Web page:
These manorial court records make up the main body of my source base for this doctorate, and they provide a useful insight into the lowest level of legal dispute resolution in early modern England. Occasionally, they even offer slightly amusing narratives of flagrant illegality. A William Cheetham found himself before a Worsley court in 1688 for unlicensed construction of a shippon [cattle shed] on an area of common land. This was a crime in and of itself, however a family member, Richard Cheetham was also presented in front of that court. Richard’s crime was ‘pulinge downe a shippon & Selling the wood onto William Cheetham & haveing noe License or Leave soe to doe’. This family scheme to steal an entire shed would be appalling were it not so deliciously ambitious. Protecting the integrity of common land from unauthorised encroachments was a key component of the court’s role, and symptomatic of its role in ensuring that the collective interest was prioritised over the individual.

A bog is an anathema to our classificatory order ‘predicated on a […] distinction between land and sea’

My PhD is the fruit of a partnership between the University of Manchester and the modern-day custodians of the mosslands, the Lancashire Wildlife Trust. As the modern-day custodians of the mosslands, the Lancashire Wildlife Trust want to use the historical dimension to engage local communities with the importance and fragility of the mossland landscape. The LWT face vandalism on many of their sites, for instance through destruction of fencing, illegal off-roading, illicit agriculture, and arson. Putting these issues into historical context may help to ameliorate these strained relationships. Further, in order to reintroduce a species to the mosslands, the LWT are often required to provide evidence that the species inhabited the landscape historically. An environmental history of the mossland landscape is uniquely positioned to assist with this. The partnership also gives me unique opportunities to go out and work on the mosses myself. This gave me access to the extensive knowledge and experience of the LWT staff and volunteers, which has been invaluable in developing my understandings of the historical mossland. Finally, first-hand experience of the mosses has also helped me to develop my understanding of the unintuitive mechanics of a wetland. A bog is an anathema to our classificatory order ‘predicated on a […] distinction between land and sea’, in Rod Giblett’s irresistible phrase.[i] Being out on the mosses helped me to begin to subvert this dichotomy, which is a key step in imagining any wetland, historical or otherwise.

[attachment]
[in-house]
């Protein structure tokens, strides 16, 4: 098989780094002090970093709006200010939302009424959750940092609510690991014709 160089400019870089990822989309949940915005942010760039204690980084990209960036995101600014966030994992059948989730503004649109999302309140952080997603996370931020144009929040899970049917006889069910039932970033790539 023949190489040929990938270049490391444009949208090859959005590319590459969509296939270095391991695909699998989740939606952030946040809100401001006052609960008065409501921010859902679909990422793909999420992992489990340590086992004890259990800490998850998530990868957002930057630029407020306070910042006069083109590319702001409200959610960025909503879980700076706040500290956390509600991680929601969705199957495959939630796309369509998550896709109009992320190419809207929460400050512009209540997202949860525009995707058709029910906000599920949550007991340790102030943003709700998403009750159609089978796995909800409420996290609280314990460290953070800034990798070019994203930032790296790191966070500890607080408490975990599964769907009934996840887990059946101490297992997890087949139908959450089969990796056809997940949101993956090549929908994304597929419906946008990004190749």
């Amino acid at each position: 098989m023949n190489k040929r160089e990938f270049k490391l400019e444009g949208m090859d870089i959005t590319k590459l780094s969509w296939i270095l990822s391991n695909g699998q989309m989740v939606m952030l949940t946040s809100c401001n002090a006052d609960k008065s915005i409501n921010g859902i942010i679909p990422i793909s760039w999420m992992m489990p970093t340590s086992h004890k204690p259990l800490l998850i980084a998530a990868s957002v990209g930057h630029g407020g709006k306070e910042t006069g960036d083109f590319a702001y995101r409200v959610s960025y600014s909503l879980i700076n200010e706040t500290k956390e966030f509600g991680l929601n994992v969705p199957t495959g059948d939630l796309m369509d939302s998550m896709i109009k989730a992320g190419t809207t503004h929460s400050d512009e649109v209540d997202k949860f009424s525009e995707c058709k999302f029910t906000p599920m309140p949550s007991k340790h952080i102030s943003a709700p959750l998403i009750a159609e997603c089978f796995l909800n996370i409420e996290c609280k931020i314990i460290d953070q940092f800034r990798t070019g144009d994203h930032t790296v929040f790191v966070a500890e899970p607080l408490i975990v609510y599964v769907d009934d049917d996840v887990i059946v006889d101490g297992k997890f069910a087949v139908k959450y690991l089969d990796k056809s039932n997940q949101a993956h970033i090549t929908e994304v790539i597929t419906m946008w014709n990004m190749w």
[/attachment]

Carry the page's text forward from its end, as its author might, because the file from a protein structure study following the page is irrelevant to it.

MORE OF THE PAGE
[i] Rod Giblett, Postmodern wetlands: Culture, History, Ecology (Edinburgh: Edinburgh University Press, 1996), p. 4.

When Canton Met London: A Botanical Bridge in the Work of John Bradby Blake, 1766-1773

Josepha Richards’ postdoctoral research explores the archives of an 18thcentury British botanist – John Bradby Blake – whose personal project was to make Chinese plants better known in Britain and its colonies. She explains this early attempt to compile a Chinese “flora”, how he relied on the help of Chinese to gather information and what were the wider consequences of his work (notably on the environment of British American colonies). 

In the 1770s, the English trader John Bradby Blake made one of the earliest systematic attempts to document the diversity of Chinese plants, based on careful observations of the material he was able to access while based in China. His time there coincided with the operation of the Canton System (1757-1842), when Guangzhou (Canton), along with nearby Macao, was the only harbour open to Westernerswanting to trade with China.

John Bradby Blake appears to have been a self-taught botanist prior to becoming   a trader with the British East India Company in 1766. He put this expertise to work shortly after he began his duties in Guangzhou as ‘supercargo’. From the start, Blake’s goal was to use his spare time in the off-trade season to collect the plants that he encountered, many of which were little known in Europe at that time. Before embarking for China, Blake had met with eminent naturalists such as Daniel Solander and John Ellis in London, who advised on using the recently created Linnaean system to classify previously unknown Chinese plants.